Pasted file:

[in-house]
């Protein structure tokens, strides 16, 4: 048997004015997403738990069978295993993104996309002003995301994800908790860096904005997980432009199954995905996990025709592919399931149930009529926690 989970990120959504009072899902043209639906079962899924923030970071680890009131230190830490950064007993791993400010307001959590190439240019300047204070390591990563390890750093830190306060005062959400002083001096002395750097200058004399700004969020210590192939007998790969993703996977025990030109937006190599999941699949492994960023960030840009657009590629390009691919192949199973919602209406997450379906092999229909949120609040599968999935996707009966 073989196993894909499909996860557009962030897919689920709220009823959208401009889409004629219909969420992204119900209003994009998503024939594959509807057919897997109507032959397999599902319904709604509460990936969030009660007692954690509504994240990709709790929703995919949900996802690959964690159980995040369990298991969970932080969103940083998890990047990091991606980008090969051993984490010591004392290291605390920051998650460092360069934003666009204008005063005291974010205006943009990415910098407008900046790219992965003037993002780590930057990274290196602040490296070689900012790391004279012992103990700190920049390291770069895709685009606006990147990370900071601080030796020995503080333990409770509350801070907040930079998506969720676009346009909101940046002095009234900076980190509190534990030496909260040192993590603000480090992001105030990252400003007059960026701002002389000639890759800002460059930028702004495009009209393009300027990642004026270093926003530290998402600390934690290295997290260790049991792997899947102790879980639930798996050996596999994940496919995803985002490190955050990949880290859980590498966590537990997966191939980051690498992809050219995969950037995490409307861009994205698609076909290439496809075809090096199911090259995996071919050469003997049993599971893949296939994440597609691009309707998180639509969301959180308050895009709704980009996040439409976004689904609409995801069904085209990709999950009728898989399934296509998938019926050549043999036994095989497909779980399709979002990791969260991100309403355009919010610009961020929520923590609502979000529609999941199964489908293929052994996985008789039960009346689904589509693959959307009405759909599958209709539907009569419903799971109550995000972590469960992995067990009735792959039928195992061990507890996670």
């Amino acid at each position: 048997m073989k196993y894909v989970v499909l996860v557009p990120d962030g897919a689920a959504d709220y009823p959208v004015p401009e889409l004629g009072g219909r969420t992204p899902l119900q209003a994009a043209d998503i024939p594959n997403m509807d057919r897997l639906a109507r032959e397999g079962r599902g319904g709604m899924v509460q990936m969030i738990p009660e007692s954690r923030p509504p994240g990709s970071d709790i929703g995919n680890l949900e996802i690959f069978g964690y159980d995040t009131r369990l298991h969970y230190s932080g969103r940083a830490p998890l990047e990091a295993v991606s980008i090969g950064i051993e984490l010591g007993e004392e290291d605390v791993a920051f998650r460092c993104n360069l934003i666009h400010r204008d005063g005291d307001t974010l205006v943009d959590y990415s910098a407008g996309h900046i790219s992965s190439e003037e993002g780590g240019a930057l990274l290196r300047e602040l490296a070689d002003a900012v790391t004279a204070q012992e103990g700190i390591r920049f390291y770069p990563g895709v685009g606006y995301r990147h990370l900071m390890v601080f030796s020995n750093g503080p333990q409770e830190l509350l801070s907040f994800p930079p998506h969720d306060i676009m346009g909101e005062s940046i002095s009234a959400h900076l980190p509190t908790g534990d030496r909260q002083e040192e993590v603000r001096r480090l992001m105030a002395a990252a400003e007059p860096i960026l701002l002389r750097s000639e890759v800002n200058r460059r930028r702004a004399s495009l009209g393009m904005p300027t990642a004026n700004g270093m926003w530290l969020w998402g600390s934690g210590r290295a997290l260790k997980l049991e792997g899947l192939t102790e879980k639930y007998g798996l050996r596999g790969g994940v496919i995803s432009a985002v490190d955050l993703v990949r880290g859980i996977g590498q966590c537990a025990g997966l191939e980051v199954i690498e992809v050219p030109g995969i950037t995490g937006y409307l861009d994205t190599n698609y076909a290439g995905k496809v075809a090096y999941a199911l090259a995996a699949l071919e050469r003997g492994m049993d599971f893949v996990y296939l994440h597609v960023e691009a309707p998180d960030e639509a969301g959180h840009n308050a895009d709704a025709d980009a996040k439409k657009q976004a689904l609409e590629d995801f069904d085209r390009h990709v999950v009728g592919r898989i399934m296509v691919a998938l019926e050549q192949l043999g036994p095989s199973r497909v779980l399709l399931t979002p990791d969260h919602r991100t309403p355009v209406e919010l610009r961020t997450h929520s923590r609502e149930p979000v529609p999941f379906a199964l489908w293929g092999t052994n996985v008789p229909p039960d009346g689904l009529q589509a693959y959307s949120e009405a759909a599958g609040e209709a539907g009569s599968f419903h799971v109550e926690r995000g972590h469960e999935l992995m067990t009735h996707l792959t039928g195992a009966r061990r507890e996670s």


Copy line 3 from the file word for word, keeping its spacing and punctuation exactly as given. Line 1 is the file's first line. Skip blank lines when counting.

């Amino acid at each position: 048997m073989k196993y894909v989970v499909l996860v557009p990120d962030g897919a689920a959504d709220y009823p959208v004015p401009e889409l004629g009072g219909r969420t992204p899902l119900q209003a994009a043209d998503i024939p594959n997403m509807d057919r897997l639906a109507r032959e397999g079962r599902g319904g709604m899924v509460q990936m969030i738990p009660e007692s954690r923030p509504p994240g990709s970071d709790i929703g995919n680890l949900e996802i690959f069978g964690y159980d995040t009131r369990l298991h969970y230190s932080g969103r940083a830490p998890l990047e990091a295993v991606s980008i090969g950064i051993e984490l010591g007993e004392e290291d605390v791993a920051f998650r460092c993104n360069l934003i666009h400010r204008d005063g005291d307001t974010l205006v943009d959590y990415s910098a407008g996309h900046i790219s992965s190439e003037e993002g780590g240019a930057l990274l290196r300047e602040l490296a070689d002003a900012v790391t004279a204070q012992e103990g700190i390591r920049f390291y770069p990563g895709v685009g606006y995301r990147h990370l900071m390890v601080f030796s020995n750093g503080p333990q409770e830190l509350l801070s907040f994800p930079p998506h969720d306060i676009m346009g909101e005062s940046i002095s009234a959400h900076l980190p509190t908790g534990d030496r909260q002083e040192e993590v603000r001096r480090l992001m105030a002395a990252a400003e007059p860096i960026l701002l002389r750097s000639e890759v800002n200058r460059r930028r702004a004399s495009l009209g393009m904005p300027t990642a004026n700004g270093m926003w530290l969020w998402g600390s934690g210590r290295a997290l260790k997980l049991e792997g899947l192939t102790e879980k639930y007998g798996l050996r596999g790969g994940v496919i995803s432009a985002v490190d955050l993703v990949r880290g859980i996977g590498q966590c537990a025990g997966l191939e980051v199954i690498e992809v050219p030109g995969i950037t995490g937006y409307l861009d994205t190599n698609y076909a290439g995905k496809v075809a090096y999941a199911l090259a995996a699949l071919e050469r003997g492994m049993d599971f893949v996990y296939l994440h597609v960023e691009a309707p998180d960030e639509a969301g959180h840009n308050a895009d709704a025709d980009a996040k439409k657009q976004a689904l609409e590629d995801f069904d085209r390009h990709v999950v009728g592919r898989i399934m296509v691919a998938l019926e050549q192949l043999g036994p095989s199973r497909v779980l399709l399931t979002p990791d969260h919602r991100t309403p355009v209406e919010l610009r961020t997450h929520s923590r609502e149930p979000v529609p999941f379906a199964l489908w293929g092999t052994n996985v008789p229909p039960d009346g689904l009529q589509a693959y959307s949120e009405a759909a599958g609040e209709a539907g009569s599968f419903h799971v109550e926690r995000g972590h469960e999935l992995m067990t009735h996707l792959t039928g195992a009966r061990r507890e996670s």